for its floating-rate funds?

ANSWER. If they split the cost savings, the resulting costs to the two parties would be 12.5% for A and LIBOR for
B, calculated as follows:
Counterparty A
Counterparty B

Normal Funding Cost

Cost After Swap


LIBOR + 1/2%






Square Corp. has not tapped the Swiss-franc public debt market because of concern about a likely appreciation
of that currency and only wishes to be a floating-rate dollar borrower, which it can be at LIBOR + 3/8%. Circle
Corp. has a strong preference for fixed-rate Swiss-franc debt, but it must pay of 1% more than the 5 1/4%
coupon that Square Corp.'s notes would carry. Circle Corp., however, can obtain Eurodollars at LIBOR flat (a
zero margin). What is the range of possible cost savings to Square from engaging in a currency swap with

ANSWER. Square Corp. can borrow fixed-rate Swiss francs at 5.25% and floating-rate dollars at LIBOR + 3/8%.
Meanwhile Circle Corp. can borrow fixed-rate Swiss francs at 5.75% and floating-rate dollars at LIBOR flat. The
logical set of transactions under these circumstances would be (1) Square borrows fixed-rate francs, (2) Circle
borrows floating-rate dollars, and (3) the companies then swap the payment streams. The maximum benefit to
Square arises when it provides fixed- rate francs to Circle at 5.75% (Circle is no worse off under this scenario) and
receives floating-rate dollars at LIBOR, which is Circle's cost of funds (Circle is again no worse off under this
scenario). This swap will cut Square's cost of funds to LIBOR - 0.5%, which is a savings of 0.875%. At worst,
Square will receive no benefit from the swap (otherwise it will not enter into it). Thus, the range of possible cost
savings to Square from engaging in a currency swap with Circle is from 0% up to 0.875%.

Nestle rolls over a $25 million loan priced at LIBOR3 on a three-month basis. The company feels that interest
rates are rising and that rates will be higher at the next roll-over date in three months. Suppose the current
LIBOR3 is 5.4375%.


Explain how Nestle can use an FRA at 6% from Credit Suisse to reduce its interest rate risk on this loan.

ANSWER. Nestle can use the FRA priced at 6% to lock in today LIBOR3 of 6% at its next rollover date three
months from now. Whatever happens to LIBOR3 at the rollover date, Nestle will pay LIBOR3 of 6% in three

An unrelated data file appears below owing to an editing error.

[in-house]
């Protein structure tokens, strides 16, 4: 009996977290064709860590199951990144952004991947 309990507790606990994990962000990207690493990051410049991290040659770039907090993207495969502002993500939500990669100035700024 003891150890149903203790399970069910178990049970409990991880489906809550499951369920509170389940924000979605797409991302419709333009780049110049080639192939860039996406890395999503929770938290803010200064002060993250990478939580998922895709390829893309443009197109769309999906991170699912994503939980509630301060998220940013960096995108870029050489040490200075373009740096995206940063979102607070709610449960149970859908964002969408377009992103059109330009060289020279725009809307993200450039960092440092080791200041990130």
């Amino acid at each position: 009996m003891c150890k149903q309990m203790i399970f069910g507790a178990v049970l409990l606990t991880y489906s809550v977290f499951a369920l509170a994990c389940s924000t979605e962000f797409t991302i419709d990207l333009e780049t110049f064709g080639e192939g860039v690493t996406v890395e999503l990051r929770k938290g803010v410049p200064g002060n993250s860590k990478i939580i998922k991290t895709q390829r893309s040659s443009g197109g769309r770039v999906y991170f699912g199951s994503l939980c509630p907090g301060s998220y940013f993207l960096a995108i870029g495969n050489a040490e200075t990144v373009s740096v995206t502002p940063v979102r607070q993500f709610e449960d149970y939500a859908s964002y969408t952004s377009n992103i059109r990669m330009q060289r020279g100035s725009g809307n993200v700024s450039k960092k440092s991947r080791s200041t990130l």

months time.

In three months, interest rates have risen to 6.25%. How much will Nestle receive/pay on its FRA? What will
be Nestle's hedged interest expense for the upcoming three-month period?

ANSWER. According to Equation 9.1 in the chapter, Nestle will receive an amount of interest (it will be a recipient
because LIBOR3 on the rollover date exceeds the rate agreed to on its FRA) computed as follows:

(LIBOR - forward rate)(

Interest payment = notional principal x
1 + LIBOR x(



Substituting in the figures from the problem yields an interest payment from Credit Suisse of $15,385:

360 = $15,385
Interest payment = $25,000,000 x
1 + 0.0625 x(
(0.0625 - 0.06)(


After three months, interest rates have fallen to 5.25%. How much will Nestl receive/pay on its FRA? What
will be Nestles hedged interest expense for the next three-month period?


ANSWER. Under this interest rate scenario, Nestle must pay to Credit Suisse an amount equal to $46,268:

Ford has a $20 million Eurodollar deposit maturing in two months that it plans to roll over for a further six
months. The company's treasurer feels that interest rates will be lower in two months time when rolling over
the deposit. Suppose the current LIBOR6 is 7.875%.


Explain how Ford can use an FRA at 7.65% from Banque Paribas to lock in a guaranteed six-month deposit
rate when it rolls over its deposit in two months.

ANSWER. Ford today can enter into the FRA and guarantee itself a six-month deposit rate in two months time of
7.65%. Specifically, Ford will sell a "2 x 6" FRA on LIBOR at 7.65% to Banque Paribas for a notional principal of
$20 million. This means that Banque Paribas Trust has entered into a two-month forward contract on six-month
LIBOR. Two months from now, if LIBOR6 is less than 7.65%, Banque Paribas will pay Ford the difference in
interest expense. If LIBOR6 exceeds 7.65%, Ford will pay Banque Paribas the difference.

After two months, LIBOR6 has fallen to 7.5%. How much will Ford receive/pay on its FRA? What will be
Ford's hedged deposit rate for the next six-month period?

ANSWER. In this case, Ford will receive from Banque Paribas $20,000,000 x (0.0765 - 0.075)/2 = $15,000, giving
it an annualized hedged deposit rate of 7.65% for the next six months.

In two months, LIBOR6 has risen to 8%. How much will Ford receive/pay on its FRA? What will be Ford's
hedged deposit rate for the next six months?

ANSWER. In this case, Ford will pay Banque Paribas $20,000,000 x (0.08 - 0.0765)/2 = $35,000, giving itas
before an annualized hedged deposit rate of 7.65% for the next six months.